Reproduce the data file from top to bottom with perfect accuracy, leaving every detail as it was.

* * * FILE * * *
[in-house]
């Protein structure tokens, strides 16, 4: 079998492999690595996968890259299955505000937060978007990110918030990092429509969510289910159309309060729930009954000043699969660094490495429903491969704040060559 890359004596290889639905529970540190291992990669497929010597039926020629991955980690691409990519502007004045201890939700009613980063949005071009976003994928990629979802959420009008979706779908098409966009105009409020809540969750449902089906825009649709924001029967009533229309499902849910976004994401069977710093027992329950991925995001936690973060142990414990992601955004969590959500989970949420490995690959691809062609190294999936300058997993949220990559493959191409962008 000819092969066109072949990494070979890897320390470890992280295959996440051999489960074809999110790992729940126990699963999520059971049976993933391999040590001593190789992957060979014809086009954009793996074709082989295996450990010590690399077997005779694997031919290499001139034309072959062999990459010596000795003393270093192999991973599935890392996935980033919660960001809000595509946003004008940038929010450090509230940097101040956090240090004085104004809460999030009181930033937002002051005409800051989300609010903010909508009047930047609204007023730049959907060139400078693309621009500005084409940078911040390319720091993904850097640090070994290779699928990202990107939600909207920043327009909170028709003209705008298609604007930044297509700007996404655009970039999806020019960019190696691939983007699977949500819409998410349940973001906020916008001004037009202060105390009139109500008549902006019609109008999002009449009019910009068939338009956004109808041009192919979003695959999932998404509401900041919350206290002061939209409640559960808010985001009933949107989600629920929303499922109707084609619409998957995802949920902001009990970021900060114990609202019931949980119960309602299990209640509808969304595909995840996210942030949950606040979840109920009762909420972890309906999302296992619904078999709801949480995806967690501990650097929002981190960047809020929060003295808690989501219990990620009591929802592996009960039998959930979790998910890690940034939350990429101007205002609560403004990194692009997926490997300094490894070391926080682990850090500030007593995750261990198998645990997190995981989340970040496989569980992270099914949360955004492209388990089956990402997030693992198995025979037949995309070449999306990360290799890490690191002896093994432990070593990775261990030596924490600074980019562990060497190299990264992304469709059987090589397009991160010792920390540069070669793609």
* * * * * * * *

[in-house]
């Protein structure tokens, strides 16, 4: 079998492999690595996968890259299955505000937060978007990110918030990092429509969510289910159309309060729930009954000043699969660094490495429903491969704040060559 890359004596290889639905529970540190291992990669497929010597039926020629991955980690691409990519502007004045201890939700009613980063949005071009976003994928990629979802959420009008979706779908098409966009105009409020809540969750449902089906825009649709924001029967009533229309499902849910976004994401069977710093027992329950991925995001936690973060142990414990992601955004969590959500989970949420490995690959691809062609190294999936300058997993949220990559493959191409962008 000819092969066109072949990494070979890897320390470890992280295959996440051999489960074809999110790992729940126990699963999520059971049976993933391999040590001593190789992957060979014809086009954009793996074709082989295996450990010590690399077997005779694997031919290499001139034309072959062999990459010596000795003393270093192999991973599935890392996935980033919660960001809000595509946003004008940038929010450090509230940097101040956090240090004085104004809460999030009181930033937002002051005409800051989300609010903010909508009047930047609204007023730049959907060139400078693309621009500005084409940078911040390319720091993904850097640090070994290779699928990202990107939600909207920043327009909170028709003209705008298609604007930044297509700007996404655009970039999806020019960019190696691939983007699977949500819409998410349940973001906020916008001004037009202060105390009139109500008549902006019609109008999002009449009019910009068939338009956004109808041009192919979003695959999932998404509401900041919350206290002061939209409640559960808010985001009933949107989600629920929303499922109707084609619409998957995802949920902001009990970021900060114990609202019931949980119960309602299990209640509808969304595909995840996210942030949950606040979840109920009762909420972890309906999302296992619904078999709801949480995806967690501990650097929002981190960047809020929060003295808690989501219990990620009591929802592996009960039998959930979790998910890690940034939350990429101007205002609560403004990194692009997926490997300094490894070391926080682990850090500030007593995750261990198998645990997190995981989340970040496989569980992270099914949360955004492209388990089956990402997030693992198995025979037949995309070449999306990360290799890490690191002896093994432990070593990775261990030596924490600074980019562990060497190299990264992304469709059987090589397009991160010792920390540069070669793609």